Both males and females exhibited a similar pattern of immunoglobulins in the controls as well as in the diseased subjects. Similar findings were observed earlier7. The level of serum IgA and IgG in the diseased group was found elevated. Another study also showed increased levels of IgA and IgG in the diseased group as compared to the healthy subjects9.  The most probable reason for this elevation might be the tissue alterations in the same disease and increased antibody production as required for neutralization of toxins. Some scientists demonstrated that IgA and IgG play a protective role in the pathogenesis of periodontal disease12. While Vaziri and his coworkers reported no significant difference in the salivary IgA levels between control and diabetic subjects13.

The IgG levels increased with the increase in severity of the Periodontitis disease. The reason might be that more antibodies are needed for chronic infection. Other scientists also agreed with such findings9.  While IgA showed  slight decrease with the increase in clinical grades of the diabetes disease. This may be either due to the weak response of the diabetes or special homeostatic mechanism of the body. The literature review is not clear regarding this point. Moreover, immunoglobulins A and G decreased with the progress of the age in the present study. This is in agreement with normal physiological function.

The IgM level was not changed in the diseased group. These findings are in accordance with the previous studies7,9. The possible explanation may be that local synthesis of immunoglobulin M does not occur in the periodontitis and hence there is no diffusion of IgM unlike IgA and IgG in the blood stream from a local source.  In addition, the synthesis of the same immunoglobulin is slow in diabetes and increase usually in the autoimmune diseases and viral infections14. Hence the information regarding the immune response in the two diseases is contradictory and has not been studied extensively in our country. Therefore, it should be given special attention  and further study comprising of large sample size including other parts of the country has to be designed so as to clarify all these observations.

CONCLUSION

The result of the current study indicates the role of humoral immune response in the two  mentioned diseases. The higher levels of immunoglobins particularly IgA and IgG might be  due to protective mechanism against the weak immune response and the increased bacterial challenge in diabetes and periodontitis.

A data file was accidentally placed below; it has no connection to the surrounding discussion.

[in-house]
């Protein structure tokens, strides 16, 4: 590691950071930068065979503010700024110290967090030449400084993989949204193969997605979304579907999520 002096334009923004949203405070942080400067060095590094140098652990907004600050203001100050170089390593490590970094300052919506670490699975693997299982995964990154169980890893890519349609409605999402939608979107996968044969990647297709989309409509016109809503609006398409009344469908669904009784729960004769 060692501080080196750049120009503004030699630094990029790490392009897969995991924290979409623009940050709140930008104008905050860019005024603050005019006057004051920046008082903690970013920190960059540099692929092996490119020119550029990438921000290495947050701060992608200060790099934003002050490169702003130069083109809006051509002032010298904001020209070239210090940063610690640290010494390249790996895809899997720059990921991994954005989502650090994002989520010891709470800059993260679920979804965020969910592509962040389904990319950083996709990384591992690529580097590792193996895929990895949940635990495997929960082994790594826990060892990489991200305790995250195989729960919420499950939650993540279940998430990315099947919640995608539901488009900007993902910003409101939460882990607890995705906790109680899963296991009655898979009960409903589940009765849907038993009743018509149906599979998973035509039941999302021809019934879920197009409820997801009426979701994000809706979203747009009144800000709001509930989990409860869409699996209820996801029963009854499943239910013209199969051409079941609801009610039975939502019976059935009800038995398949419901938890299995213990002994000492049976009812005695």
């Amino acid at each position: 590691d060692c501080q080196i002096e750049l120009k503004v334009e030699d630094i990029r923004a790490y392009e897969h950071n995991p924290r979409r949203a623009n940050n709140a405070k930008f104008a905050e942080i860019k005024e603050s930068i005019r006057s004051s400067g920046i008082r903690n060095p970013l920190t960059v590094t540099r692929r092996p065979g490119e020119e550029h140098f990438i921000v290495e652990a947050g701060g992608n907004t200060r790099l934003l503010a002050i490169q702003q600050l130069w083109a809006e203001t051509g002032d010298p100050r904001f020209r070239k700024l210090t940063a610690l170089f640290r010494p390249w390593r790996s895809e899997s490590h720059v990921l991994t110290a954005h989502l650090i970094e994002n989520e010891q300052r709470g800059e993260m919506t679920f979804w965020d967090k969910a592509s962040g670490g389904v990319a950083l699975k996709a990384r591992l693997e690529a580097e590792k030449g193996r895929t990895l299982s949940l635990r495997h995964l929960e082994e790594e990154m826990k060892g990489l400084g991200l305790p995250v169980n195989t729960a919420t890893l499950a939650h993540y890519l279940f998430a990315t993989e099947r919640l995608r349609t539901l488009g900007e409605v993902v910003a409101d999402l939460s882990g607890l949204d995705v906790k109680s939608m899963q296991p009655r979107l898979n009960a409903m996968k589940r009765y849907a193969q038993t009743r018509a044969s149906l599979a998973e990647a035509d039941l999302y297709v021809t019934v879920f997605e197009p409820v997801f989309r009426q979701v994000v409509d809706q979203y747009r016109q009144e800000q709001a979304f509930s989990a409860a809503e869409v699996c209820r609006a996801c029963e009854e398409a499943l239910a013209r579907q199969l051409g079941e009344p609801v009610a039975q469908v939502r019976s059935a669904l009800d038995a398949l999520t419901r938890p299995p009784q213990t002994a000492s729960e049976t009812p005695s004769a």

REFERENCES

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3.       Barcelo A, Rajpathak S. Incidence and prevalence of diabetes mellitus in the Americas. Rev Panam Salud Publica 2001; 10: 300–8.

4.       Khan A and Sandbar M. Role of diet, nutrients, spices and natural products in diabetes mellitus. Pak J Nutri 2003; 2(1): 1-12.

5.       Muller LM, Gorter KJ, Hak E, et al. Increased Risk of Common Infections in Patients with Type 1 and Type 2 Diabetes Mellitus. Clin Inf Dis 2005; 41: 281-8.

6.       Chandna S, Bathla M, Maadan V. Diabetes Mellitus-a risk factor for periodontal disease. Int J Family Prac 2009; 9 (1):4-8.

7.       Kinane D, Laffin DF. Clinical, Pathological and immunological aspects of periodontal disease. Acta Odontologica Scandinavica 2001;59(3):154-60.

8.       Southerland JH, offenbacher S. Diabetes and periodontal infection: making the connection. J Clin Diabetes 2005; 23 (4): 171-8.

9.       Anil S. immunoglobulin concentration in gingival tissue of type 2 diabetic patients with periodontitis. Ind J Dent Res 2006;17(4): 151-154.

10.    Brostoff J, Scadding GH, Male D, Roit IM. Clinical immunology, London: Gower Medical Publishing;1991.p.1-8.

11.    Alnzha MM, Almatoug MA, Alhathi SS. Diabetes Mellitus in Saudi Arabia. Saudi Med J 2004;25 (11): 1603-10.

12.    Yen-Tung A Teng. The role of acquired immunity and periodontal disease progression. J Oral Biol and Med 2003;14(4): 237-52.

13.    Vaziri PB, Vahidi M. Evaluation of salivary glucose, IgA and flow rate in diabetic patients: A case control study. J Dent 2010;7(10):13-18.

14.    Dispenzieri A Gertz MA, Kyle RA. Retrospective cohort study of 148 patients with polyclonal gammopathy. Mayo Clin Proc 2001; 76: 476-87.

 

Address for Corresponding Author:

Dr. Khalid Hassan Khan

House Officer,
Khyber College of Dentistry,
Peshawar.